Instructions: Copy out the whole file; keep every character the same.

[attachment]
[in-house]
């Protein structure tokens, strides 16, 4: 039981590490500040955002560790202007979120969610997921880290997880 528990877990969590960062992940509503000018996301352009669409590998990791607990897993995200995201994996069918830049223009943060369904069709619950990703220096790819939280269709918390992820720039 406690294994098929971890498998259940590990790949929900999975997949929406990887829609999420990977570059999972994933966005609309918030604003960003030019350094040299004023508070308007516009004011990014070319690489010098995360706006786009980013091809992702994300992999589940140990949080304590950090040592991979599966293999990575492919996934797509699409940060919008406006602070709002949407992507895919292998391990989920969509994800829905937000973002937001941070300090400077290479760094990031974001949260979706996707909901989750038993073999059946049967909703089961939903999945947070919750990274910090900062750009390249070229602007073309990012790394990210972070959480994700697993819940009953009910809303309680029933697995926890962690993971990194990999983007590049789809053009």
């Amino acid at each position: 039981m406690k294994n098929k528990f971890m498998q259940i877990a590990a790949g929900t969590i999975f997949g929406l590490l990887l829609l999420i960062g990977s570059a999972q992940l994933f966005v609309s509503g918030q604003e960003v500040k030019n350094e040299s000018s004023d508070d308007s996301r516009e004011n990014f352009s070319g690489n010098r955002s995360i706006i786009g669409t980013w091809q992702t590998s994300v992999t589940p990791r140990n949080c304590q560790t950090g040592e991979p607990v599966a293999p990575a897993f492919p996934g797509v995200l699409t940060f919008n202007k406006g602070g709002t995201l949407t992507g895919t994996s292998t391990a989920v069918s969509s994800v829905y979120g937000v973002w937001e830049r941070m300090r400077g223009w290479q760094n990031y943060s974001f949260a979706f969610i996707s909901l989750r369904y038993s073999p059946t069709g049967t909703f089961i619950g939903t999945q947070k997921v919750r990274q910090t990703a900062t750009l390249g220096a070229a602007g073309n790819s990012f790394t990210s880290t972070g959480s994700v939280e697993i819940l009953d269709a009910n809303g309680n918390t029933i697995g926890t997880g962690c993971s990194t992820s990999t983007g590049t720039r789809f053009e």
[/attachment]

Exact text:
[in-house]
């Protein structure tokens, strides 16, 4: 039981590490500040955002560790202007979120969610997921880290997880 528990877990969590960062992940509503000018996301352009669409590998990791607990897993995200995201994996069918830049223009943060369904069709619950990703220096790819939280269709918390992820720039 406690294994098929971890498998259940590990790949929900999975997949929406990887829609999420990977570059999972994933966005609309918030604003960003030019350094040299004023508070308007516009004011990014070319690489010098995360706006786009980013091809992702994300992999589940140990949080304590950090040592991979599966293999990575492919996934797509699409940060919008406006602070709002949407992507895919292998391990989920969509994800829905937000973002937001941070300090400077290479760094990031974001949260979706996707909901989750038993073999059946049967909703089961939903999945947070919750990274910090900062750009390249070229602007073309990012790394990210972070959480994700697993819940009953009910809303309680029933697995926890962690993971990194990999983007590049789809053009």
């Amino acid at each position: 039981m406690k294994n098929k528990f971890m498998q259940i877990a590990a790949g929900t969590i999975f997949g929406l590490l990887l829609l999420i960062g990977s570059a999972q992940l994933f966005v609309s509503g918030q604003e960003v500040k030019n350094e040299s000018s004023d508070d308007s996301r516009e004011n990014f352009s070319g690489n010098r955002s995360i706006i786009g669409t980013w091809q992702t590998s994300v992999t589940p990791r140990n949080c304590q560790t950090g040592e991979p607990v599966a293999p990575a897993f492919p996934g797509v995200l699409t940060f919008n202007k406006g602070g709002t995201l949407t992507g895919t994996s292998t391990a989920v069918s969509s994800v829905y979120g937000v973002w937001e830049r941070m300090r400077g223009w290479q760094n990031y943060s974001f949260a979706f969610i996707s909901l989750r369904y038993s073999p059946t069709g049967t909703f089961i619950g939903t999945q947070k997921v919750r990274q910090t990703a900062t750009l390249g220096a070229a602007g073309n790819s990012f790394t990210s880290t972070g959480s994700v939280e697993i819940l009953d269709a009910n809303g309680n918390t029933i697995g926890t997880g962690c993971s990194t992820s990999t983007g590049t720039r789809f053009e």